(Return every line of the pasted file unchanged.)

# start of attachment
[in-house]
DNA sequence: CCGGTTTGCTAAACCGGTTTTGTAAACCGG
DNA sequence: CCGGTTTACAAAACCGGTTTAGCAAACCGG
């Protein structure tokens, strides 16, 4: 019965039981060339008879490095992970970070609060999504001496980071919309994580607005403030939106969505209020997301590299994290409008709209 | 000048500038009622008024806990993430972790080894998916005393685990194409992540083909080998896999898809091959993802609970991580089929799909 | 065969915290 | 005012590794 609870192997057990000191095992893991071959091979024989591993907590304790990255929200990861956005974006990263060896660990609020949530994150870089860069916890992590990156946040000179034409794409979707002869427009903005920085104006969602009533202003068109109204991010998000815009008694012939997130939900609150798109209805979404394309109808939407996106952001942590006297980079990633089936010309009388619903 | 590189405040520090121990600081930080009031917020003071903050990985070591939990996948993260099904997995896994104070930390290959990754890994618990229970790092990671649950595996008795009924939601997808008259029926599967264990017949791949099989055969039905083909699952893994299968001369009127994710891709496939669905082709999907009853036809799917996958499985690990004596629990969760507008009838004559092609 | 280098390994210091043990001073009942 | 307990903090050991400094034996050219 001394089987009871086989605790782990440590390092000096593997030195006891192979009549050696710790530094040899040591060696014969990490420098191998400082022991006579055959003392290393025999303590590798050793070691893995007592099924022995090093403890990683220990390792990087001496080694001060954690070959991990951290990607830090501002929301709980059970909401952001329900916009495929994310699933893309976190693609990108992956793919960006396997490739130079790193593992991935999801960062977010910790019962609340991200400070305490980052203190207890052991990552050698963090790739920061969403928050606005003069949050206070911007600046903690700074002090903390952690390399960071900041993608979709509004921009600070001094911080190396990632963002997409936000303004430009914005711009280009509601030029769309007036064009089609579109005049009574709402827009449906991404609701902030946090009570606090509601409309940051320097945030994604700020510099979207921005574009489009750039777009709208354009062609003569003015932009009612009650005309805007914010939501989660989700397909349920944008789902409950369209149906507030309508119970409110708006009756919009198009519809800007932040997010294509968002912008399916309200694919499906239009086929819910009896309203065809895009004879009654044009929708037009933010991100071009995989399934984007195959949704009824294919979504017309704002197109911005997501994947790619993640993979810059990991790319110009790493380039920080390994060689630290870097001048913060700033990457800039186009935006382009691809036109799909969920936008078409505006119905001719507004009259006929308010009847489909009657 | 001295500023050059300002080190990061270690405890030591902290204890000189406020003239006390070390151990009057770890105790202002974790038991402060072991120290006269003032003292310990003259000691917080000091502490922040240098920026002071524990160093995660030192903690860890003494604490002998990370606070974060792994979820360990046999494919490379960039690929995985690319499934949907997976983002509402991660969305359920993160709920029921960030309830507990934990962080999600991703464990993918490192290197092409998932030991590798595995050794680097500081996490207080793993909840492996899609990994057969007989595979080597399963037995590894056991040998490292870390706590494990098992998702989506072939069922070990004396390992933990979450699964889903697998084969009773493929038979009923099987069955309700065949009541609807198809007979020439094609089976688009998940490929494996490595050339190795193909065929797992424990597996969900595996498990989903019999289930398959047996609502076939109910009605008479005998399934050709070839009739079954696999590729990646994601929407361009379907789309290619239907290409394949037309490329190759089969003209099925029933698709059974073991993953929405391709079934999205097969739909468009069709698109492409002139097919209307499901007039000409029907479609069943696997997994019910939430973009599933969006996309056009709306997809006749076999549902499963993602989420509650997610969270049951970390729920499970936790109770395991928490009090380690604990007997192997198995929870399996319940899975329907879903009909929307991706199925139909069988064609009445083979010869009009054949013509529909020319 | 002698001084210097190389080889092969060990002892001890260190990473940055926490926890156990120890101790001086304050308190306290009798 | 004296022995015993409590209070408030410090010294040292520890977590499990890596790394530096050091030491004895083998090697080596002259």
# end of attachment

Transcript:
[in-house]
DNA sequence: CCGGTTTGCTAAACCGGTTTTGTAAACCGG
DNA sequence: CCGGTTTACAAAACCGGTTTAGCAAACCGG
């Protein structure tokens, strides 16, 4: 019965039981060339008879490095992970970070609060999504001496980071919309994580607005403030939106969505209020997301590299994290409008709209 | 000048500038009622008024806990993430972790080894998916005393685990194409992540083909080998896999898809091959993802609970991580089929799909 | 065969915290 | 005012590794 609870192997057990000191095992893991071959091979024989591993907590304790990255929200990861956005974006990263060896660990609020949530994150870089860069916890992590990156946040000179034409794409979707002869427009903005920085104006969602009533202003068109109204991010998000815009008694012939997130939900609150798109209805979404394309109808939407996106952001942590006297980079990633089936010309009388619903 | 590189405040520090121990600081930080009031917020003071903050990985070591939990996948993260099904997995896994104070930390290959990754890994618990229970790092990671649950595996008795009924939601997808008259029926599967264990017949791949099989055969039905083909699952893994299968001369009127994710891709496939669905082709999907009853036809799917996958499985690990004596629990969760507008009838004559092609 | 280098390994210091043990001073009942 | 307990903090050991400094034996050219 001394089987009871086989605790782990440590390092000096593997030195006891192979009549050696710790530094040899040591060696014969990490420098191998400082022991006579055959003392290393025999303590590798050793070691893995007592099924022995090093403890990683220990390792990087001496080694001060954690070959991990951290990607830090501002929301709980059970909401952001329900916009495929994310699933893309976190693609990108992956793919960006396997490739130079790193593992991935999801960062977010910790019962609340991200400070305490980052203190207890052991990552050698963090790739920061969403928050606005003069949050206070911007600046903690700074002090903390952690390399960071900041993608979709509004921009600070001094911080190396990632963002997409936000303004430009914005711009280009509601030029769309007036064009089609579109005049009574709402827009449906991404609701902030946090009570606090509601409309940051320097945030994604700020510099979207921005574009489009750039777009709208354009062609003569003015932009009612009650005309805007914010939501989660989700397909349920944008789902409950369209149906507030309508119970409110708006009756919009198009519809800007932040997010294509968002912008399916309200694919499906239009086929819910009896309203065809895009004879009654044009929708037009933010991100071009995989399934984007195959949704009824294919979504017309704002197109911005997501994947790619993640993979810059990991790319110009790493380039920080390994060689630290870097001048913060700033990457800039186009935006382009691809036109799909969920936008078409505006119905001719507004009259006929308010009847489909009657 | 001295500023050059300002080190990061270690405890030591902290204890000189406020003239006390070390151990009057770890105790202002974790038991402060072991120290006269003032003292310990003259000691917080000091502490922040240098920026002071524990160093995660030192903690860890003494604490002998990370606070974060792994979820360990046999494919490379960039690929995985690319499934949907997976983002509402991660969305359920993160709920029921960030309830507990934990962080999600991703464990993918490192290197092409998932030991590798595995050794680097500081996490207080793993909840492996899609990994057969007989595979080597399963037995590894056991040998490292870390706590494990098992998702989506072939069922070990004396390992933990979450699964889903697998084969009773493929038979009923099987069955309700065949009541609807198809007979020439094609089976688009998940490929494996490595050339190795193909065929797992424990597996969900595996498990989903019999289930398959047996609502076939109910009605008479005998399934050709070839009739079954696999590729990646994601929407361009379907789309290619239907290409394949037309490329190759089969003209099925029933698709059974073991993953929405391709079934999205097969739909468009069709698109492409002139097919209307499901007039000409029907479609069943696997997994019910939430973009599933969006996309056009709306997809006749076999549902499963993602989420509650997610969270049951970390729920499970936790109770395991928490009090380690604990007997192997198995929870399996319940899975329907879903009909929307991706199925139909069988064609009445083979010869009009054949013509529909020319 | 002698001084210097190389080889092969060990002892001890260190990473940055926490926890156990120890101790001086304050308190306290009798 | 004296022995015993409590209070408030410090010294040292520890977590499990890596790394530096050091030491004895083998090697080596002259």